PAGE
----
Remembering the fallen officers

The Baltimore Sun

A steady afternoon rain eased as a bagpipe version of "America the Beautiful" resonated outside Howard County police headquarters. Roger and Jean Cassell laid red carnations at the foot of the stone marker honoring their son, Roger Cassell Jr., a Howard County police recruit who collapsed and died after a training activity in 1994.

"I think your biggest fear is that people will forget," Jean Cassell said. "We appreciate the fact that other people do remember," said her husband, Roger.

About 100 people gathered in Ellicott City on Friday for the Police Department's seventh annual Fallen Heroes Ceremony. The event honored the memories of six law enforcement officers who died in the line of duty in Howard County.

The event was as an early local kickoff for National Police Week. Police departments around the country will be holding events this week to remember officers who have died on the job. A candlelight vigil was to be held last night at the National Law Enforcement Officers Memorial in Washington, and the National Peace Officers Memorial Day Service is scheduled for tomorrow afternoon.

The Howard County ceremony began indoors in the George Howard Building at the government complex because of the rain, then moved outside to the police memorial garden next door at police headquarters.

Among those attending were family members of several of the fallen officers, Police Department employees and representatives from the county.

"I think the spirit that brought us here today is here, whether we're inside or outside," said Howard County Police Chief William J. McMahon.

Guest speaker Shirley Gibson, former national president of the organization Concerns of Police Survivors, told the story behind her son's death. A police officer in Washington, he was shot to death in 1997 while sitting in his police cruiser at a traffic light by a gang member who was upset with another police officer. Brian Gibson was 27 years old.

"There's no such thing as closure when you lose someone you love," Gibson said. "We'll never shut the door or put behind our loved ones.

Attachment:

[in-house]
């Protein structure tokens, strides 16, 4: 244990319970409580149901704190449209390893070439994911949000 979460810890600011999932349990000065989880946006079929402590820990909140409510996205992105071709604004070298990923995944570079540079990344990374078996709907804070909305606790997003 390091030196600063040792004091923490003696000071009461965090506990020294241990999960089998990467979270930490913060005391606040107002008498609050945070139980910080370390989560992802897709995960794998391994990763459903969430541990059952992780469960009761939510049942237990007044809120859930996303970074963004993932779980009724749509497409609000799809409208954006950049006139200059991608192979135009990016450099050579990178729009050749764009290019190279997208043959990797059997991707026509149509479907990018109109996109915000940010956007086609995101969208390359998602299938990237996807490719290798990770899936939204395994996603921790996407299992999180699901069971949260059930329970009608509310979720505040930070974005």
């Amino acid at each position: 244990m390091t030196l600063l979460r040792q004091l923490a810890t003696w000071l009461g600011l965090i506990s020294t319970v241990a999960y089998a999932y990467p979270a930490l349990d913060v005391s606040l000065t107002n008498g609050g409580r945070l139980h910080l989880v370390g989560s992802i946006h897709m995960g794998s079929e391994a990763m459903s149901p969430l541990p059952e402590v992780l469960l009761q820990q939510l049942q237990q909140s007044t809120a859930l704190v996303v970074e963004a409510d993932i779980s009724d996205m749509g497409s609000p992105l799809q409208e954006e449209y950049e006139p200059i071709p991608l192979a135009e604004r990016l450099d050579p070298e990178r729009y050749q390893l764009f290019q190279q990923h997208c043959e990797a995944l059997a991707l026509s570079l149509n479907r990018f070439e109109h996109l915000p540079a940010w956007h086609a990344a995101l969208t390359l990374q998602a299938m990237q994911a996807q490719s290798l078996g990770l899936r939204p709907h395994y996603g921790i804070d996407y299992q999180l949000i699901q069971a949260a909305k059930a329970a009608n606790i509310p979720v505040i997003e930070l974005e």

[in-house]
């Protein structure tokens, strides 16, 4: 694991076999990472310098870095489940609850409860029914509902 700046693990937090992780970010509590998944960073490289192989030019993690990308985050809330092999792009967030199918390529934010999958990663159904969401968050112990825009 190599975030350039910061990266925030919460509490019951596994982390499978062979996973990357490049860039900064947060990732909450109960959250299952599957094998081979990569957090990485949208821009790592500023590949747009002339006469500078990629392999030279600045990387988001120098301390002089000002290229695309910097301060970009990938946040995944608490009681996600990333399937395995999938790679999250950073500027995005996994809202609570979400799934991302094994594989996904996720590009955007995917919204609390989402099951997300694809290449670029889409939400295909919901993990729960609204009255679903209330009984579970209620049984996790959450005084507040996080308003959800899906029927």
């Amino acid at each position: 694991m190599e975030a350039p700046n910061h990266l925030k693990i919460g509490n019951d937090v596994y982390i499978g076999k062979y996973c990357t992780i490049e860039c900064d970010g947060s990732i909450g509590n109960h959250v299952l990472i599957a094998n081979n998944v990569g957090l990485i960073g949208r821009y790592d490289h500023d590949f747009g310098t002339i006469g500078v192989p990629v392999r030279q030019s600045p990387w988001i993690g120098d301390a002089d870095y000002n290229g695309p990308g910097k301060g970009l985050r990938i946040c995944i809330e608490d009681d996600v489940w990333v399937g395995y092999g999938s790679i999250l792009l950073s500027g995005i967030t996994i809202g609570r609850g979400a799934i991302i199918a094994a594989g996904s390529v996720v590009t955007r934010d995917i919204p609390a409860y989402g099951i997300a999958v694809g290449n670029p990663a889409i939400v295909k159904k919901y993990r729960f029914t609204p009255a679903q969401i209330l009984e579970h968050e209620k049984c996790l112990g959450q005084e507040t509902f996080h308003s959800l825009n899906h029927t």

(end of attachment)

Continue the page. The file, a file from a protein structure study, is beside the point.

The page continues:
"Our sons shared what I call a calling, a calling to law enforcement. ... I want you to be able to say, 'Every tear that I shed, he's worth it.'"

County Councilwoman Mary Kay Sigaty read a resolution from the County Council recognizing National Police Week and Howard County's fallen officers.

"Thanks for the commitment and sacrifice that your family made to keep the rest of us safe," County Executive Ken Ulman told the families of the fallen officers. "Although on some level there's sadness, I think on a much greater level there's hope and opportunity to celebrate."

A bust of Cpl. Scott Wheeler, a Howard County police officer who was killed last year when he was hit by a speeding car, was also unveiled. Members of the Wheeler family, including his widow, brother and parents, received replicas of a bronze statue of a police officer holding the hands of two children that stands in the police garden.

After the indoor ceremony, participants filed outside to the memorial garden, where a wreath was placed to honor the officers' memories. The same wreath rode with department officials to the six locations around the county where the officers died as part of a memorial preceded the ceremony.

"I'm just grateful that they continue to have this," said Ginni Wolf, widow of Ted Wolf, a Maryland State Police corporal who was shot on Interstate 95 near the Route 175 interchange in 1990. "It really means a lot to the families."

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